COVINGTON, Ky. — Covington’s Police Department remains in rare company, having – again – passed an internationally recognized independent organization’s rigorous, years’ long assessment of Covington’s professionalism, policies, leadership, and standards.
The Department received word that it again will be accredited by the Commission on Accreditation for Law Enforcement Agencies Inc., which represents the gold standard for accrediting law enforcement (in the United States and many other countries).
Covington was first accredited in 2017 and remains one of only three police agencies in Kentucky to earn that status.
“Accreditation is a good benchmark that reminds us that good police work on the streets requires a strong foundation in policies and practices,” Covington Chief Rob Nader said. “We’re proud to be CALEA-accredited – especially since this isn’t a status we give ourselves but rather one that a respected third party made us work for. This award reflects the commitment of the women and men on Covington’s force to the highest standards in public safety and to promoting community confidence in the service we provide.”
Covington touts its status with – among other things – gold, blue, and white decals on the side of its cruisers.
To maintain accreditation, Covington has had to comply on an ongoing basis with 189 standards. The process included a multi-year self-assessment phase and a meticulous site-based assessment of community engagement, policy, procedures, equipment, and facilities by CALEA officials, as well as formal community engagement opportunities.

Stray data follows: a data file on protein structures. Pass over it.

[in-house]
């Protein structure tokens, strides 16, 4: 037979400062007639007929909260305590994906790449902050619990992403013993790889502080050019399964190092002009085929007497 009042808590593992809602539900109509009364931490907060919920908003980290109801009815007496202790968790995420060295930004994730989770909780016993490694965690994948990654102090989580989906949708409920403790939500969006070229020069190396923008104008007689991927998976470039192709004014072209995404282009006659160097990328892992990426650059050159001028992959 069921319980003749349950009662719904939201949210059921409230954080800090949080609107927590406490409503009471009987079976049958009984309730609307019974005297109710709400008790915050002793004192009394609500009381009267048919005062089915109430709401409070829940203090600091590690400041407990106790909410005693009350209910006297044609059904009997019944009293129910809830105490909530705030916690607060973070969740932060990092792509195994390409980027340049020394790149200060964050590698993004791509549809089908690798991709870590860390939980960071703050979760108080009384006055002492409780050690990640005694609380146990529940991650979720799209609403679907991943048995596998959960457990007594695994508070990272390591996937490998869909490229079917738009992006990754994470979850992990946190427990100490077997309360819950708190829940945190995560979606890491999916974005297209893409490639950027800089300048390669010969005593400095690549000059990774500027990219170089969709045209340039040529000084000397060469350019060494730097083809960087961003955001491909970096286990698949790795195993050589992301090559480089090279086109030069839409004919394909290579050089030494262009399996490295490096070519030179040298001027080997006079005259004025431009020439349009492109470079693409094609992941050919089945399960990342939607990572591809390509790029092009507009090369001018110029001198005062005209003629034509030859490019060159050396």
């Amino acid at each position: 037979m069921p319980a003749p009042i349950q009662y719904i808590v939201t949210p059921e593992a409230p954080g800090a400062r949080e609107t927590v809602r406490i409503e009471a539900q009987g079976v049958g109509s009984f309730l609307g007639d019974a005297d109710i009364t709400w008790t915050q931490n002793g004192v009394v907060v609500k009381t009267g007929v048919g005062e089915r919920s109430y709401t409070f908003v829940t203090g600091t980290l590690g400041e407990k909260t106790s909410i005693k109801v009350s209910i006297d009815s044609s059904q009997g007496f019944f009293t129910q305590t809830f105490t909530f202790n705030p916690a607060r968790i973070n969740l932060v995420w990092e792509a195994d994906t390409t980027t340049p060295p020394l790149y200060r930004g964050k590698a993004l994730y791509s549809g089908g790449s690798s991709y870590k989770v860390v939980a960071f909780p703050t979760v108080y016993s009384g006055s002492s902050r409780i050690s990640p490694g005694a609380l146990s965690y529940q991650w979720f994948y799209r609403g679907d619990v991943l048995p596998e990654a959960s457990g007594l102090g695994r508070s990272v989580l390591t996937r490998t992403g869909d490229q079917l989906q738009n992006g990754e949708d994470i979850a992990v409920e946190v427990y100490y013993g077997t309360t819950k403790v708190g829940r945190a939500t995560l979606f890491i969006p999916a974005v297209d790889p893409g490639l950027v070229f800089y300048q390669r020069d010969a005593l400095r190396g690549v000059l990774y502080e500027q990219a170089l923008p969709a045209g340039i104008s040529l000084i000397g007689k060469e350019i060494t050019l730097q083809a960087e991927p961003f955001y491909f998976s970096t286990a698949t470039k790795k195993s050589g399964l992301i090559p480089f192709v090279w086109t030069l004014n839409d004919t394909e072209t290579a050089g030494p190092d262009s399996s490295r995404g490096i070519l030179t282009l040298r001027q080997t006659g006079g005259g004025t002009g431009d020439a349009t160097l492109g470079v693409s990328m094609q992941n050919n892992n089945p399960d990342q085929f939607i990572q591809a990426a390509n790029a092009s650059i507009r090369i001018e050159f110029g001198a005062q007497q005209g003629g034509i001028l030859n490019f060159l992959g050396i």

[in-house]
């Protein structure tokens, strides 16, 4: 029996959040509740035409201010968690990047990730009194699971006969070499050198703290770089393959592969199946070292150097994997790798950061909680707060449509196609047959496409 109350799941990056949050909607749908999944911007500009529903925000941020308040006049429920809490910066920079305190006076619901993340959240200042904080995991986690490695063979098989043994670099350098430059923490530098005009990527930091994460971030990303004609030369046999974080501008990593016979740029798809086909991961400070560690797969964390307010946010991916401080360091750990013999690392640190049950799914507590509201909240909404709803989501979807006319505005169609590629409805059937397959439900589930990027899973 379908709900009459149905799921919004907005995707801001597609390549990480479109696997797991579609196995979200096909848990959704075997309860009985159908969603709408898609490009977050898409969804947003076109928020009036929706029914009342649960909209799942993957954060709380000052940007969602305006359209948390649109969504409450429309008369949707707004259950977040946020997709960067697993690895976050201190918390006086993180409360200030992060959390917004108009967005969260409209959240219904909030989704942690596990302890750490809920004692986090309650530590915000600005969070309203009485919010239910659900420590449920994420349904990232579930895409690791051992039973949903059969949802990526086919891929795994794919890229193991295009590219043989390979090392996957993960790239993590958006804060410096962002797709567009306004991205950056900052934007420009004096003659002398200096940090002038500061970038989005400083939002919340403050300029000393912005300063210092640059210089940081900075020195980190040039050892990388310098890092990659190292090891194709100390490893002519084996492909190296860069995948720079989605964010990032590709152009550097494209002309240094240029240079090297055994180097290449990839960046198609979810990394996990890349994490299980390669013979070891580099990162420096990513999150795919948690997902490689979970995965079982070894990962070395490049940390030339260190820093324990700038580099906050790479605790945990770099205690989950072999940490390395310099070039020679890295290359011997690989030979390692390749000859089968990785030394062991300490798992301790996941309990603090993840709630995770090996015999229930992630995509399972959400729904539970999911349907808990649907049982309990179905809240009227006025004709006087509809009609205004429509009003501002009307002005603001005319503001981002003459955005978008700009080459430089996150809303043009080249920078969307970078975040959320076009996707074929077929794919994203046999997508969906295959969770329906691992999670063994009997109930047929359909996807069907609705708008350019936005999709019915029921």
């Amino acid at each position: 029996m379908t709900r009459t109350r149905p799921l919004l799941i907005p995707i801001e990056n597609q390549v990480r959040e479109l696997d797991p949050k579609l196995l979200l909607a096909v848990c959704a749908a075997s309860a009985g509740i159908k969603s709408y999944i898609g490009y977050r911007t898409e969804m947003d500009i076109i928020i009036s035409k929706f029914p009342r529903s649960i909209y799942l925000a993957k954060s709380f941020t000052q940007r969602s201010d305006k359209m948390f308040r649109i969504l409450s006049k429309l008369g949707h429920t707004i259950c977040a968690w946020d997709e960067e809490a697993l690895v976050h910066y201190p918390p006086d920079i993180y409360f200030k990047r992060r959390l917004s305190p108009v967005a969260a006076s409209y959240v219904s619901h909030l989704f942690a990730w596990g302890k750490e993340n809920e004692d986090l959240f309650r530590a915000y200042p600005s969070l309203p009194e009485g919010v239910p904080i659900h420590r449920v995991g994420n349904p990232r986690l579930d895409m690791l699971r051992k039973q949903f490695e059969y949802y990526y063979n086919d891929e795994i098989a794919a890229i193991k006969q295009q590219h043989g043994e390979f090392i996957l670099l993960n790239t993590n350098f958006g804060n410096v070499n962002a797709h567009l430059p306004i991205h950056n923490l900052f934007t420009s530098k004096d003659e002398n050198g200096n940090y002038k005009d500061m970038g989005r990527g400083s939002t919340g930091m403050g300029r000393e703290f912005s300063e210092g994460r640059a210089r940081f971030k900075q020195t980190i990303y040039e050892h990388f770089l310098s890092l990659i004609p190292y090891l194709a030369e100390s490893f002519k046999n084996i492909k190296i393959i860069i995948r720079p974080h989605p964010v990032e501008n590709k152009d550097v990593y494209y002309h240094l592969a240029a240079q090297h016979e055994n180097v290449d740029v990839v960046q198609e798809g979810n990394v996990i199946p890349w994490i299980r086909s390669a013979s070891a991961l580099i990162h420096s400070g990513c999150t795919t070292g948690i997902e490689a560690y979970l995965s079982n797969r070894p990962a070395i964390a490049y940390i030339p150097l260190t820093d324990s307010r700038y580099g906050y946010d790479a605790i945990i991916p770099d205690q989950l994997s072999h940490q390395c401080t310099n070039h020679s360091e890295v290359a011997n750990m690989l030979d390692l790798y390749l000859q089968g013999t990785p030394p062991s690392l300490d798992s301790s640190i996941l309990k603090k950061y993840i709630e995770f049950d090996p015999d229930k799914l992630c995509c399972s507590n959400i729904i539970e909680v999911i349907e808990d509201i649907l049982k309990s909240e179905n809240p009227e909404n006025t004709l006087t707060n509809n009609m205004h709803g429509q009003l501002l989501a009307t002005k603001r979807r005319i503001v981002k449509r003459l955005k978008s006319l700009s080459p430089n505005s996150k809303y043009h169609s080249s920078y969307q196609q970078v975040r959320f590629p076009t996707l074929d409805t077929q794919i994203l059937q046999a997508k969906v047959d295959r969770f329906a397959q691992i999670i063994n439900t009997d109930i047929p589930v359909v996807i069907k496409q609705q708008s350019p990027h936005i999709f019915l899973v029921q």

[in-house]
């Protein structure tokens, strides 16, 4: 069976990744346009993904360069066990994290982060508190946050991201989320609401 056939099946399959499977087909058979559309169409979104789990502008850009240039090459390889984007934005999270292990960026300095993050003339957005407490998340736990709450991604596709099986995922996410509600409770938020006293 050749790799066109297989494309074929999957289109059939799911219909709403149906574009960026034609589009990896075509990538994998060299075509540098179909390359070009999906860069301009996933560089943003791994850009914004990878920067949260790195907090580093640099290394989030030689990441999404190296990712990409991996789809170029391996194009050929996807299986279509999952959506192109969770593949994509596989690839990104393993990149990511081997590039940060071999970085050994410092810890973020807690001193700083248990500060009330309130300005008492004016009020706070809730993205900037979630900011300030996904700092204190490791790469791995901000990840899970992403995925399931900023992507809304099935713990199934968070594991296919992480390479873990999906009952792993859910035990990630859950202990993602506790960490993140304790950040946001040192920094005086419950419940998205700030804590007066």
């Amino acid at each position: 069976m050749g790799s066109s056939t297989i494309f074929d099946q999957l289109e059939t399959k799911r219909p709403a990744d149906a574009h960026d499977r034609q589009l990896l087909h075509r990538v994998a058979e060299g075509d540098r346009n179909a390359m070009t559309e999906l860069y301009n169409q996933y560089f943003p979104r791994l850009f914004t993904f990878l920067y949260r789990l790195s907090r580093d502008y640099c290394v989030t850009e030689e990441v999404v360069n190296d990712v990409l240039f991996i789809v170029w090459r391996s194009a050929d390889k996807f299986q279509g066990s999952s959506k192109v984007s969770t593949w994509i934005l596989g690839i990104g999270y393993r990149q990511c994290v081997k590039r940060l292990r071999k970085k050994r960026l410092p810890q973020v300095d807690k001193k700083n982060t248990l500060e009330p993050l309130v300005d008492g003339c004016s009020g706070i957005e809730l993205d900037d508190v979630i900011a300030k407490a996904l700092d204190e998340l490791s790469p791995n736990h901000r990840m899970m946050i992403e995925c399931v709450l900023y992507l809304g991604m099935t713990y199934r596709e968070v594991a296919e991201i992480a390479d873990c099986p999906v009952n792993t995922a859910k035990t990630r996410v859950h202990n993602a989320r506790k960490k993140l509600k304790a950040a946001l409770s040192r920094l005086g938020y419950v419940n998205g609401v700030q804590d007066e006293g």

Chief Nader praised the City’s accreditation team of Capt. Greg Jones, Capt. Matt Winship, and Assistant Chief Justin Wietholter for doing the legwork in order to achieve the re-accreditation.
Among other things, CALEA requires written directives and sound training that inform employees about policies and practices, facilities and equipment that ensure employee safety, clearly defined lines of authority, routine reports that support decision-making and resource allocation, and processes that safeguard employee rights.
“This award of accreditation does not come easy,” said CALEA President Anthony Purcell, who is also chief of the University of Alabama at Birmingham Police Department. “Agencies must go through a rigorous review and evaluation of their organization and then implement the necessary policy and procedure changes. The process does not stop at that point. By voluntarily choosing to seek CALEA accreditation, the agency commits to an ongoing review of adherence to CALEA’s standards. Each community with CALEA-accredited agencies should feel confident that their public safety organization is going above and beyond and operating under the highest standards in public safety.”
CALEA was created in 1979. For more about the organization and the process and benefits of accreditation, see HERE.
The organization noted that Covington is authorized to employ 114 sworn officers (it currently has 106) and 21 non-sworn employees. The Department’s mission is described as seeking to promote and achieve these core functions:
- Reduce Crime and the fear of crime.
- Call offenders to account.
- Ensure safety in public spaces.
- Use resources and force/authority in a fair, efficient, and effective manner.
- Provide excellent customer service.
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